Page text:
by Ian Ward
I am often asked how a professional economist came
to be a vegan. This has led me to give some consideration to veganism
as a view of the world, in particular, as an ideology.
At the core of a vegan ideology is a rejection of the animal production
industry, an industry which uses non-human species as a form of raw
material in the production of a range of animal products. While all
goods and services require the use of human labour in their production,
the conditions under which this labour can be used is very highly regulated
by human society. The contrast with non-human species is striking. Thus
death as well as cruelty and suffering is a common feature of the animal
production industry. Veganism rejects this use of non-human animals
as a raw material to be used in the pursuit of the gratification of
If veganism is an ideology, then what is an ideology? It is a view of
the world. An ideology can be separated into two distinct types of views.
First, a view about social reality - about what exists. Such a view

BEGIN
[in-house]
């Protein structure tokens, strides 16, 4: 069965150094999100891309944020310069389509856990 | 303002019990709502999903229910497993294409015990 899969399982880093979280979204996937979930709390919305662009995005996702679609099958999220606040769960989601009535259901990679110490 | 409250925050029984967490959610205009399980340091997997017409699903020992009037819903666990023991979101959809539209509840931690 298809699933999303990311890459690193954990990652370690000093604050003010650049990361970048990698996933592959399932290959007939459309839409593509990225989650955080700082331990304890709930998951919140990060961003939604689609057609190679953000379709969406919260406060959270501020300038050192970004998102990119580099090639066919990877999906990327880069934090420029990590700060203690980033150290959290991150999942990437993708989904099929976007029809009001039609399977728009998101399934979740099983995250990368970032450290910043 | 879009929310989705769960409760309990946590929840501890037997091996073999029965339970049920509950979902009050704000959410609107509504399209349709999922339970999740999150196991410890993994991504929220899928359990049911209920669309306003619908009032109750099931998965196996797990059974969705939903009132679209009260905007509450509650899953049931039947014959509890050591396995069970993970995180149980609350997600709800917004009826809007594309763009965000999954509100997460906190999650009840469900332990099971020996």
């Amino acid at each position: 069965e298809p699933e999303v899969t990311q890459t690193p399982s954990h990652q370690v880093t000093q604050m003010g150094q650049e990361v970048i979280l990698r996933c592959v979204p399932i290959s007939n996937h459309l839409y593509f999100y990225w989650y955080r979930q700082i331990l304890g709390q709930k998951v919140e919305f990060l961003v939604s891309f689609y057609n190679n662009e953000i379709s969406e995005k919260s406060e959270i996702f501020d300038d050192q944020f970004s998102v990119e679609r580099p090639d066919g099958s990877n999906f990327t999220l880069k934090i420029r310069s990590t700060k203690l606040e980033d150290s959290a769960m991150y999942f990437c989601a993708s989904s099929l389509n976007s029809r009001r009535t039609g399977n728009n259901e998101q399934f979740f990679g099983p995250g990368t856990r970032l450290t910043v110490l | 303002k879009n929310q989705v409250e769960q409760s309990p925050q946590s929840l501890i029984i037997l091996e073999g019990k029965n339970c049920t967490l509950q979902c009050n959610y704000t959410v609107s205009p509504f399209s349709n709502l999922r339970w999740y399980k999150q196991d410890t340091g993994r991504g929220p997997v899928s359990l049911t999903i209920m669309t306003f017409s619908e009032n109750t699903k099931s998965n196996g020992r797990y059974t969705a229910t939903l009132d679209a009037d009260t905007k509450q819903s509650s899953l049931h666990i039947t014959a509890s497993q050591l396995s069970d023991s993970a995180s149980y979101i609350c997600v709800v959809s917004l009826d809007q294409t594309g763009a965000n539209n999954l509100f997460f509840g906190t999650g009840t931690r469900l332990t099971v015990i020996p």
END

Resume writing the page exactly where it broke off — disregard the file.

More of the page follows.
is either correct or false as it is concerned with the facts. For example,
is a vegan diet consistent with good health? Disagreement is to be expected
as individuals and organisations see the facts differently. Second,
a view about what is good or bad, about one’s values. Unlike a
view about social reality, values cannot be confirmed or rejected by
an appeal to facts - it reflects what we believe in.
What are the facts which, in my view, are consistent with a vegan ideology?
And what values am I relying on in my rejection of the animal production
Like humans, the non-human animals that constitute the animal production
industry, the most important of which are cattle, cows, sheep and pigs,
have the capacity to experience pleasure and pain. Natural science has
established this conclusion beyond any doubt. Anyone who has had close
contact with individual farm animals would readily agree. My pet sheep
are as capable as my cats of experiencing satisfaction and dissatisfaction.
How far down the evolutionary chain this applies is a matter of conjecture,
but it is not relevant to a consideration of the animal production industry
Pain and pleasure exist whether the particular non-human animal is raised
using factory farming methods or grazes in the field. Of course, the
suffering of those animals, which are part of the animal production
industry, is increased as a consequence of farms adopting intensive
methods of production which disregard the well-being of the animal in
a search for a competitive advantage over their rivals. The extensive
suffering involved in using these methods is well-do*****ented. While
it is difficult to measure, there is clearly a great deal of pain experienced
by non-human animals. In addition, there is a loss of satisfaction by